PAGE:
Tag Archives: character

Regular readers will know I like to be able to break a character down to the very basics. When you write your story, you have to be able to quickly bring to mind that character and how they act. A simple sense of who the character is really helps give you clarity.

But it can also help you avoid what is an all too common problem: all of your characters coming across the same in your story.

The big test of character is not how great your description is. It’s if the audience knows who these characters are in a single story. In a single scene. They should. Every time. Your characters should be that clear. And how do we do this? Through action. Through how they tackle a situation, react to the unexpected, respond to pressure. So you need to give them situations, the unexpected or pressure.

And you can test this. Give your scene to someone who doesn’t know the show and ask them to describe the characters. Do they get it right? If not, what can you do to fix that?

Here are some things you shouldn’t rely on to make your characters different: funny voices, catchphrases, colours, different tools or weapons, racial stereotypes. None of these things are a substitute for actual personality and the last one is right out.

Know who your characters are. Make them different. Then make them clear.

In children’s media, I like my characters to be simple and easy to grasp. It offers clarity in storytelling, it lets the kids know the characters quickly and it means things don’t get messy. But simple and clear doesn’t mean they shouldn’t have a spark or depth beneath that clarity – that’s where genuine humanity comes into play. We all act differently under different circumstances, especially when under stress.

A very simple story example of this is in Indiana Jones. He’s brave and that’s a defining, clear trait. We know where we’re at with Indy’s bravery. But present him with some snakes and that changes. He acts differently. He’s not acting out of character because this is an established part of who he is – Indy is frightened of very little but he is scared of snakes.

This is a fantastic storytelling tool because it allows a writer to put Indiana Jones in a panic situation, something that would be very rare for him as a character.

Secondary traits and exceptions to the core traits are really important for this reason. One-note characters are nicely clear but can be deadly boring. On the other side of that, a character who isn’t pinned down and has no consistency will be a character we can never truly know or understand. But a clear, simple character with a set of exceptions allows an audience to quickly get on their side while also providing the storyteller with some tools to mix things up – to make the character uncomfortable and, at some points, even unpredictable.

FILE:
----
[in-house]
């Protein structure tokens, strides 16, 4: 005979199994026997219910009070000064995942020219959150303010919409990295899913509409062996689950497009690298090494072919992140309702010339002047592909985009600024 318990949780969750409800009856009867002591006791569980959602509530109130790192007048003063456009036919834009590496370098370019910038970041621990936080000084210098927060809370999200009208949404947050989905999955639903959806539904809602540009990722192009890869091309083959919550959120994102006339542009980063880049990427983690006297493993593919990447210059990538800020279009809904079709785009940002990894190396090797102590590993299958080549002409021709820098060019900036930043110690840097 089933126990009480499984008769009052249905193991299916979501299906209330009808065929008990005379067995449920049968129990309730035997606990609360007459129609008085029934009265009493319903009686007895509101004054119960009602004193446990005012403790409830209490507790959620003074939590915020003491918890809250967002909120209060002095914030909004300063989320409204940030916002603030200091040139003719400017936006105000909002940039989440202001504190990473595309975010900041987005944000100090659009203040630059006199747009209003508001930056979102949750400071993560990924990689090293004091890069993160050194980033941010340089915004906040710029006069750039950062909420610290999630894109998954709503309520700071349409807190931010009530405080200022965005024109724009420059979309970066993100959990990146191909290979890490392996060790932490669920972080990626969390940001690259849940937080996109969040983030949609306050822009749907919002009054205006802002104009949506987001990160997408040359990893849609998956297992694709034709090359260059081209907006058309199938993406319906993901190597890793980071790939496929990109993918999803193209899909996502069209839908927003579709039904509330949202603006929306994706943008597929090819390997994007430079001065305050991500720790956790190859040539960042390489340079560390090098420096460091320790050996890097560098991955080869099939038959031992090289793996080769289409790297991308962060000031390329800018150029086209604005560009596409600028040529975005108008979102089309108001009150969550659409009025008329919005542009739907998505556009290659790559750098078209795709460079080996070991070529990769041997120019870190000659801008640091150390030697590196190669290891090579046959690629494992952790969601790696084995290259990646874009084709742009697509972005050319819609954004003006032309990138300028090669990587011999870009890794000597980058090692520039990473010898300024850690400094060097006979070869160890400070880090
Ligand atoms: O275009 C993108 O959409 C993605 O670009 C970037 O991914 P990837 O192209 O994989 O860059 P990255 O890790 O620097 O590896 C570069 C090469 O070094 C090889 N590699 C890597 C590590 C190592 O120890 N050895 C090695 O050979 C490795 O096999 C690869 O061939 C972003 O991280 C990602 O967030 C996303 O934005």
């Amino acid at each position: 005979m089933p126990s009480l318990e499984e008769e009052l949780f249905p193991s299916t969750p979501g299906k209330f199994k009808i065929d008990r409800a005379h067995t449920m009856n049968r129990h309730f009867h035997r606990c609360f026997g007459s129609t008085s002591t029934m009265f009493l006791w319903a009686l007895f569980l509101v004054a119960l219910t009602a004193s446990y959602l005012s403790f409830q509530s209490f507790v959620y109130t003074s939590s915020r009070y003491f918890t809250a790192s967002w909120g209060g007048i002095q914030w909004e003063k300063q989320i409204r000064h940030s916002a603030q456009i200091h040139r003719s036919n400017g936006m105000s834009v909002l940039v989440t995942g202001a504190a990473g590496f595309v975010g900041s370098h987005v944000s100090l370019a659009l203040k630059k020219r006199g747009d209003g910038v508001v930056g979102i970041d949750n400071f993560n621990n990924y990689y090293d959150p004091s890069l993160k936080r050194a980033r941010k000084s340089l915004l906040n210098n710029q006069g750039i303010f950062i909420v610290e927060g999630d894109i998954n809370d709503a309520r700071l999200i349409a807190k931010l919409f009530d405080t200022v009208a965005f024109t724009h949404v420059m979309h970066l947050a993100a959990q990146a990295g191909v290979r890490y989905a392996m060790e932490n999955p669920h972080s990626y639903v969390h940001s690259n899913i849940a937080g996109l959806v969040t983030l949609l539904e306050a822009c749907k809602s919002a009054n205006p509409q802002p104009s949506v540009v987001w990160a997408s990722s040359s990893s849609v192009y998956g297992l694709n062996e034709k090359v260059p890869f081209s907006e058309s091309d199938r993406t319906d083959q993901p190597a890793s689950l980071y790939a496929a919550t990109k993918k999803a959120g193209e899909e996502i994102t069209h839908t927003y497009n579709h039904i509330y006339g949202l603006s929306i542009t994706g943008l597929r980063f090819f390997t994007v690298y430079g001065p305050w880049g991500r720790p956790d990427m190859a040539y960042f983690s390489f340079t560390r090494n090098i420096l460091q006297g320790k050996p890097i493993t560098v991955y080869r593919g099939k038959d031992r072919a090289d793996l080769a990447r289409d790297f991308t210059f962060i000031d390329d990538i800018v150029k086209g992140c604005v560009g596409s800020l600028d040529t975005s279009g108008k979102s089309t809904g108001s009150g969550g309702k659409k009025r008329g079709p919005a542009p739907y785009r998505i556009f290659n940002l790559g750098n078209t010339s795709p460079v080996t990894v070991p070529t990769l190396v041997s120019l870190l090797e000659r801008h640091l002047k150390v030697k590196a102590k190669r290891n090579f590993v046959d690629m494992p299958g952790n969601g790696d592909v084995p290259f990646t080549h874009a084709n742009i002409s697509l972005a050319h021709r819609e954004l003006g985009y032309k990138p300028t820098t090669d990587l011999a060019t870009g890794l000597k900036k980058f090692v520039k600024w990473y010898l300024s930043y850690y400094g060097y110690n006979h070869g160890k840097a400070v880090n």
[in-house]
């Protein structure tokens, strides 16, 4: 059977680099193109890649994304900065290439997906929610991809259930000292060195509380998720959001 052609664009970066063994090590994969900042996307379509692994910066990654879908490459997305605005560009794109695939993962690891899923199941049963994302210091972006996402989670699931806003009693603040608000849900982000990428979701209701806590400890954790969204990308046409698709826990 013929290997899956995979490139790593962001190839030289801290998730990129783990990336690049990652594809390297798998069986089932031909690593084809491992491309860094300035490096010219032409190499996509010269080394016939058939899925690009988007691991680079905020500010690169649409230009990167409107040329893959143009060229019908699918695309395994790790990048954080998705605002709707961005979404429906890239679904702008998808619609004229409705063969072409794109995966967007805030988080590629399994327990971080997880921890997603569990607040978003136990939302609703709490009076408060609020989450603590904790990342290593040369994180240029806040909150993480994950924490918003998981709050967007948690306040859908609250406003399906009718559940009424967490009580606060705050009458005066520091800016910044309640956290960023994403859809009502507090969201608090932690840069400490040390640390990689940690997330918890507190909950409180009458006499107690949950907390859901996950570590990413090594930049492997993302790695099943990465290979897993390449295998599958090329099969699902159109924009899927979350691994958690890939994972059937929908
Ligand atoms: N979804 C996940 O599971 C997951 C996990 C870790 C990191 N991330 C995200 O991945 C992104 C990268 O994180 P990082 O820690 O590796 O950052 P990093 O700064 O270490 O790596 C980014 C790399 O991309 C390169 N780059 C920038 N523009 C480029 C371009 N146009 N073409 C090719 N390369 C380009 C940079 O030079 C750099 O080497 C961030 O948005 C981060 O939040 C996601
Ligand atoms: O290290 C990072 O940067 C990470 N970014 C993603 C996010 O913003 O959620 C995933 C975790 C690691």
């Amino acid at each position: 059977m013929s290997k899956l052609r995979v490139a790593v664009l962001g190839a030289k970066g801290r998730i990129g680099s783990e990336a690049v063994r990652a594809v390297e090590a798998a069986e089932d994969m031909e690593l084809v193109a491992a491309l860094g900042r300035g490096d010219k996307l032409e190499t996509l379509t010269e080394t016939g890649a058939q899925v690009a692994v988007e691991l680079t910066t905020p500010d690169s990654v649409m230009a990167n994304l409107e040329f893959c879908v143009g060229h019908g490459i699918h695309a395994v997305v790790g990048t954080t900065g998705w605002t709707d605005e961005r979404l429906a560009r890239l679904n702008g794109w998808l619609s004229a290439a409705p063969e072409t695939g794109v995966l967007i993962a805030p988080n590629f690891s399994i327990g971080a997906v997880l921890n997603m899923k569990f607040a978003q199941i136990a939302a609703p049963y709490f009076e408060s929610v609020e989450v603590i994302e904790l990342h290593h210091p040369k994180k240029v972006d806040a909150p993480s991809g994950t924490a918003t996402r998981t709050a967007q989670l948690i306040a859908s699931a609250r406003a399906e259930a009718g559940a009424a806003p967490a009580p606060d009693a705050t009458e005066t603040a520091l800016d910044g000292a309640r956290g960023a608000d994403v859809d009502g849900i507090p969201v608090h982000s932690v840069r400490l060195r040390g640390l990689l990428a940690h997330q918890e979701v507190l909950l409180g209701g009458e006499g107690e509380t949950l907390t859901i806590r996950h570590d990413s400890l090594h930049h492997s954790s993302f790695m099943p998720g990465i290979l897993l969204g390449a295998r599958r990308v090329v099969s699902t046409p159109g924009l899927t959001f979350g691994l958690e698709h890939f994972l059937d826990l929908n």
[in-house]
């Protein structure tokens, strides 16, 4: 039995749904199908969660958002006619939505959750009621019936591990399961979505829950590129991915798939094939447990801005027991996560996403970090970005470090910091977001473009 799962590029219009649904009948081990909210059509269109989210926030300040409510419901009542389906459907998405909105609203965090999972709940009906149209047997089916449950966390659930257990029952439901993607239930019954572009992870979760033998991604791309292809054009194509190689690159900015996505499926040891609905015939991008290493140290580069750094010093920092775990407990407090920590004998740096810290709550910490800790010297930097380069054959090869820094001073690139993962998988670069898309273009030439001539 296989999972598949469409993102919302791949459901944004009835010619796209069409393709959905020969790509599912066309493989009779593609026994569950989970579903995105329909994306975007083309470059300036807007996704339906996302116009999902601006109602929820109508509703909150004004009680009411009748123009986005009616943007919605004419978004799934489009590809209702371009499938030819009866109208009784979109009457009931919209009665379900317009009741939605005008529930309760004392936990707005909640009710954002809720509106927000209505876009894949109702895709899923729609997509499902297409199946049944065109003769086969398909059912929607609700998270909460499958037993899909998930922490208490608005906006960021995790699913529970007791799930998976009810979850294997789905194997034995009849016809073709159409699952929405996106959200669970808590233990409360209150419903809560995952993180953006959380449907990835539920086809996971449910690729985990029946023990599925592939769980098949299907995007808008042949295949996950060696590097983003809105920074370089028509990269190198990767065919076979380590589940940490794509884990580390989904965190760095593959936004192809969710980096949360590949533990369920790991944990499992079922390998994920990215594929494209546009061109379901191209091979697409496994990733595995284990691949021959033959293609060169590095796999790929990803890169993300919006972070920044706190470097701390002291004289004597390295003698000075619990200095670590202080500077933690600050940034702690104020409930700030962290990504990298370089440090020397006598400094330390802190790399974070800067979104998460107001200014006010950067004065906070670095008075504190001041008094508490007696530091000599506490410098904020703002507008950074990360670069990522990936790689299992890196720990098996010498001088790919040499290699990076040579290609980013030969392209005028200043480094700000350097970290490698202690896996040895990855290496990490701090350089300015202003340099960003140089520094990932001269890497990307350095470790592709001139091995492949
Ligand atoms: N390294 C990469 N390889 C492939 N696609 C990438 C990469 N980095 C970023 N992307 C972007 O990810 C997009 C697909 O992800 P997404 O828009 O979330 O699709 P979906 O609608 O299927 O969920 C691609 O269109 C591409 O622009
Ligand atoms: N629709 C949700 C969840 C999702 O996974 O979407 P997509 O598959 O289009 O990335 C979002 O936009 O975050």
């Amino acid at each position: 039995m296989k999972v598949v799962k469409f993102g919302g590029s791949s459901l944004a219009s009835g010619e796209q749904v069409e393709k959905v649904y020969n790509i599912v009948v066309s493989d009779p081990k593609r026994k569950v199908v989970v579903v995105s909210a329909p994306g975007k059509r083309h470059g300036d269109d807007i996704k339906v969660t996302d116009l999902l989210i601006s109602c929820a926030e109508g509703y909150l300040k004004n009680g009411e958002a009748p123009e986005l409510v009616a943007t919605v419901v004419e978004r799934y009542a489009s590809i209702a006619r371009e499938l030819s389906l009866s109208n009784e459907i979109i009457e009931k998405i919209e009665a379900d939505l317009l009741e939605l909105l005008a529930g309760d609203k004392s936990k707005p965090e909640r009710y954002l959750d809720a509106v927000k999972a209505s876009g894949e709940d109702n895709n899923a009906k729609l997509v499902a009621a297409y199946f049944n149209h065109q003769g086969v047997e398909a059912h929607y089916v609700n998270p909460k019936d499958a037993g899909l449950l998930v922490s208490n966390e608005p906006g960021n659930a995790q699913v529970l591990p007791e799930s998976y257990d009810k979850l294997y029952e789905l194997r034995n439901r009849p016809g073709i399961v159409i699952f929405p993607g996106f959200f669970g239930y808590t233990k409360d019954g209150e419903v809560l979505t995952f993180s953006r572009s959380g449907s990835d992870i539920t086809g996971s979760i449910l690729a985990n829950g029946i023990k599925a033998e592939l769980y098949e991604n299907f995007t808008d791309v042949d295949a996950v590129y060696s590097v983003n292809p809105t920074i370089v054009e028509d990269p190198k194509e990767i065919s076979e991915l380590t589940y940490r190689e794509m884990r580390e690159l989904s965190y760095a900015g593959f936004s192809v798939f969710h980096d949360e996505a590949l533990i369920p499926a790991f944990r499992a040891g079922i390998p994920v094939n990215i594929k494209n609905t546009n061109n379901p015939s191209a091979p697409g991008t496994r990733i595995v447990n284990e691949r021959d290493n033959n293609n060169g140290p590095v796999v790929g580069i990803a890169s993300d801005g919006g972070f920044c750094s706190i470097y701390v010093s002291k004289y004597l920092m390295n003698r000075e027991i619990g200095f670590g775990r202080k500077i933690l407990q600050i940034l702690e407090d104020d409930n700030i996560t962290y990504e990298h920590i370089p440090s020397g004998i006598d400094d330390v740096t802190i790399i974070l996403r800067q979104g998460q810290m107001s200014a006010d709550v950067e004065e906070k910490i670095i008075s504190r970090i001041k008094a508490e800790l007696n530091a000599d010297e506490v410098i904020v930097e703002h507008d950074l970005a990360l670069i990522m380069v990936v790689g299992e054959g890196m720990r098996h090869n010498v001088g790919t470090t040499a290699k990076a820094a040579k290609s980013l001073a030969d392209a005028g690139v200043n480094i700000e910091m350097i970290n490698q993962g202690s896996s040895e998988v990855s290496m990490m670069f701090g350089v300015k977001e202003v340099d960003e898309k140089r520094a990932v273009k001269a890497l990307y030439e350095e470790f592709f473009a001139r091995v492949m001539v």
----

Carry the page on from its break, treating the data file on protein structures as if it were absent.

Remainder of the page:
In a way, this is really about knowing the limits of your character and how that works in their everyday life. They might be a generous character… until it comes to sharing a dessert. They might be a grumpy character… until presented with a puppy. They might be an energetic character… until they have bad night’s sleep. There is always an exception somewhere when it comes to people and how we act.

So use that. Use those exceptions. Do it clearly – know who your base character is and know why you’re going to change how they act and then make that clear to your audience. Don’t let them get muddled or feel like they are acting out of character. But use the exceptions to mix up your stories and add some twists and turns in there. Because acting differently under different circumstances is the human thing to do.

Story problems need solutions. If your story doesn’t have a strong line running through it, or it wanders, or it doesn’t lead to a satisfying conclusion then you are going to have to fix that. As part of the normal process, you’ll have to look at your story and be willing to make significant amendments – that’s normal. Some stories have more problems than others but you can be sure that there will be story problems to solve somewhere in your process.

But here’s the thing: story problems usually require more than story solutions. In fact, looking for story solutions may be the wrong thing altogether.